For all the adrenaline, beauty and culture on offer in Cape Town, for true inspiration you can’t do better than to head to the townships. Most people assume that these are places of crime and squalor which should be avoided at all costs. But go with the right guide and you’ll find that behind the rows and rows of shacks that line the road from the airport there are real life stories full of proud, positive and caring entrepreneurship.
As James Fernie of Uthando Tours points out, a visit to the townships isn’t about gawping at life on the other side of the fence, but about facing the ugliness of the past and supporting the many fledgling projects that are a triumph over adversity. A good tour should be a chance to learn about the problems of both past and present while seeing how people are rising to the challenges that face them. Community-based projects range from old age homes to daycare centres for children born with HIV, from art projects to rehabilitation programmes, theatre groups and music tuition. These are thirsty for recognition, and a steady trickle of visitors not only raises their self-esteem, but brings in much needed funds.
Dance For All is a prime example. Started 20 years ago with the bold idea of empowering street kids by teaching them classical ballet, today it reaches over 1000 children across the Western Cape. Run entirely on donations it has been a spine-tingling success, with former pupils now working professionally in the performing arts industries all over the world. The enthusiasm, energy and jaw-dropping ability of these children – many of whom come from the harshest of backgrounds – is both inspiring and deeply moving.
In a similar vein, the Siyazama (‘we are trying’) Garden Project is a true oasis amongst the dusty streets of Khayelitsha. It is one of 100 such micro farms dotted throughout the townships in which, from some of the poorest soil in the famously rich-earthed Cape, the workers grow a fabulous variety of organic herbs and vegetables. Much of the produce is then sold, in weekly boxes, via schools in the wealthier suburbs. Anyone is welcome to visit, from local students to a gardening dunce like me. Admittedly I hardly rolled up my sleeves, merely drank tea on the shady stoep and then pottered around the garden collecting snails, but I left revitalised and inspired.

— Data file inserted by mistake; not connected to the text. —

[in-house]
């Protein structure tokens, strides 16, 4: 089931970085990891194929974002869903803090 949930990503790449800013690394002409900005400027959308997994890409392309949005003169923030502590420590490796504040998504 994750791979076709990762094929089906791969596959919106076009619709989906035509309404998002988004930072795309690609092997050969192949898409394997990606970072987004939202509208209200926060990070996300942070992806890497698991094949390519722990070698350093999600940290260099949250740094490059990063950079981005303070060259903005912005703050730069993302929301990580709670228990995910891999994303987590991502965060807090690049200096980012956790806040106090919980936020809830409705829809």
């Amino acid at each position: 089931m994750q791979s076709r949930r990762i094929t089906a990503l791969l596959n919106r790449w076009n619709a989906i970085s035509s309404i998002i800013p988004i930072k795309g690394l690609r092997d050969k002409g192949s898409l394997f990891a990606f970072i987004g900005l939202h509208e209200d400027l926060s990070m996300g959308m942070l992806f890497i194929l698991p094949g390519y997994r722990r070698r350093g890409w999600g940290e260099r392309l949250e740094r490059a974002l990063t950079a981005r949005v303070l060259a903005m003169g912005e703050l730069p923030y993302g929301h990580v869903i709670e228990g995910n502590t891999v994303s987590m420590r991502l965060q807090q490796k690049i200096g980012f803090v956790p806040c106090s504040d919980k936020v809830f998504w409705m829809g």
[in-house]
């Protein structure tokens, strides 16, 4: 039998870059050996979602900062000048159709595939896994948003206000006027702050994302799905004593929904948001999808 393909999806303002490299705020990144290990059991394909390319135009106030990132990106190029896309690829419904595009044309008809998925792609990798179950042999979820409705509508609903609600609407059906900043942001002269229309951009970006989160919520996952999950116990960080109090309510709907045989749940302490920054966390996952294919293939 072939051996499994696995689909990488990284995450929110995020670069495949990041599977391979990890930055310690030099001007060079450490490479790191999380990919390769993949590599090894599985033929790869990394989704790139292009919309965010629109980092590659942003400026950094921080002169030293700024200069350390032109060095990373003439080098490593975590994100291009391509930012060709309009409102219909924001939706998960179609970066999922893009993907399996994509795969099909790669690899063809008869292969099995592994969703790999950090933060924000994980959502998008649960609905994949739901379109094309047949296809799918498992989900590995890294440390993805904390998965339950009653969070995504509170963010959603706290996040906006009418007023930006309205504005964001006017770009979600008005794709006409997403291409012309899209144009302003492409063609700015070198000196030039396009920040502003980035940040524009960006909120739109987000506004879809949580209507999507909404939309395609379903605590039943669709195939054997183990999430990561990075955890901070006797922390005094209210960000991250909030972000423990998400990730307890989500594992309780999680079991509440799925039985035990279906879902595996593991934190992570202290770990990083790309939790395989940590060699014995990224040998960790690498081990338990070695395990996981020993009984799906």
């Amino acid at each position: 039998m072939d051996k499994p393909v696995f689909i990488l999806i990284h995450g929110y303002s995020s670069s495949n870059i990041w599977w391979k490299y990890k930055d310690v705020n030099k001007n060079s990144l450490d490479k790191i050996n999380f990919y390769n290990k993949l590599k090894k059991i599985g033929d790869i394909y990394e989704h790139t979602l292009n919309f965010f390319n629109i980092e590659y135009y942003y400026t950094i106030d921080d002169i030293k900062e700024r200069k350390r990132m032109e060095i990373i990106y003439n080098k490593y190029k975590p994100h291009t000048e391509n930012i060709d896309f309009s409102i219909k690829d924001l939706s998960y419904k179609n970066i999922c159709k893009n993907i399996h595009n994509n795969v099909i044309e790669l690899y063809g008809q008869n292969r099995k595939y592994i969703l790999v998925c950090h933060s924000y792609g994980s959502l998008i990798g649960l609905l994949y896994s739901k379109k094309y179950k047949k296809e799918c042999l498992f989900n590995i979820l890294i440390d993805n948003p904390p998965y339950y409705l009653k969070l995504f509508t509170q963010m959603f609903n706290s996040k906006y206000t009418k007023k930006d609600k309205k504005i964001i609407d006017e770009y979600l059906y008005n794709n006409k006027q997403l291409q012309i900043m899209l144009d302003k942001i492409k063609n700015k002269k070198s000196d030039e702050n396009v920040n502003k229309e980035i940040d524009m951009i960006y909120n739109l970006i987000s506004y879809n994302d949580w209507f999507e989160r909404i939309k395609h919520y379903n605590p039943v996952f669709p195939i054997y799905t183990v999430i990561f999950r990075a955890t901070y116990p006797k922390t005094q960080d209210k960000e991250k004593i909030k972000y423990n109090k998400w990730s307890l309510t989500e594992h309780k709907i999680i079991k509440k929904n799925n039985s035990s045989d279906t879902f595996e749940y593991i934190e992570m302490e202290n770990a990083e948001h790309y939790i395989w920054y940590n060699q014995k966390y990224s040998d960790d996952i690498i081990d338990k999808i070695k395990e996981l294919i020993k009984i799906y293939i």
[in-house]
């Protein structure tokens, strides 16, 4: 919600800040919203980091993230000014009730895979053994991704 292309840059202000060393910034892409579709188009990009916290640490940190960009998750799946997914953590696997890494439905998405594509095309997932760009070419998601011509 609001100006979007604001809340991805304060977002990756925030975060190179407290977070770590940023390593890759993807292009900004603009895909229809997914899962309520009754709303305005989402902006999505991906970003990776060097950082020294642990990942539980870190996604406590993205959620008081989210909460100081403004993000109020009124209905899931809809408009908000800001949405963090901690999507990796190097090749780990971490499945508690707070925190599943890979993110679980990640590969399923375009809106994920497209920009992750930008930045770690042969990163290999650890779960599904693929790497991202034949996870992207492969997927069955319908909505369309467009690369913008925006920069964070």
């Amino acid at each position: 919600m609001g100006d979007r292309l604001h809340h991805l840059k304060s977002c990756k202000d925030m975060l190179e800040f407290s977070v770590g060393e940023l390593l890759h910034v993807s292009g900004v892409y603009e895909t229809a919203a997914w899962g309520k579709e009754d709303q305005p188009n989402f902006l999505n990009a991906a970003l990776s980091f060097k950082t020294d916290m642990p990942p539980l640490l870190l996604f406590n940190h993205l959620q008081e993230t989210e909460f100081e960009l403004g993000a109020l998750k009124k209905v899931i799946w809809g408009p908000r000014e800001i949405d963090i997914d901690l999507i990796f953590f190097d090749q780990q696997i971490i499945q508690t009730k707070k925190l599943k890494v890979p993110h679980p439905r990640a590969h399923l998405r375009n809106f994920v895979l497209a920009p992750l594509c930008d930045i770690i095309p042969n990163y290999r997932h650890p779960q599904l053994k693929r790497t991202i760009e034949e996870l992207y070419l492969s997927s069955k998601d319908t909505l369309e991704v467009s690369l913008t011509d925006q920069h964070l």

Most guides insist that their tours are not begging bowl routes. Tourists are specifically instructed not to give any money during the route, though they may make donations afterwards should they wish to do so.
It’s a wise policy. There is inevitably a sense of guilt which, as an emotion in search of a direction, can easily be turned sour by a suspicion of being ‘milked’. But let a little time pass and the extraordinary sense of goodwill felt in the townships will linger. If, then, it is thought how easy it would be to donate funds so that the Khumbalani Daycare Centre could repair the wall beside the road and the children could play outside again, or so that Siyazama could drill another borehole to increase their water supplies, or the Volcano Arts Project could buy some plaster and paint for their newly built theatre, then that’s wonderful.
But in fact anyone merely paying the ticket price of the tour will have helped towards those things. And that, together with the stark reminder to count our blessings every day, has got to be a step in the right direction.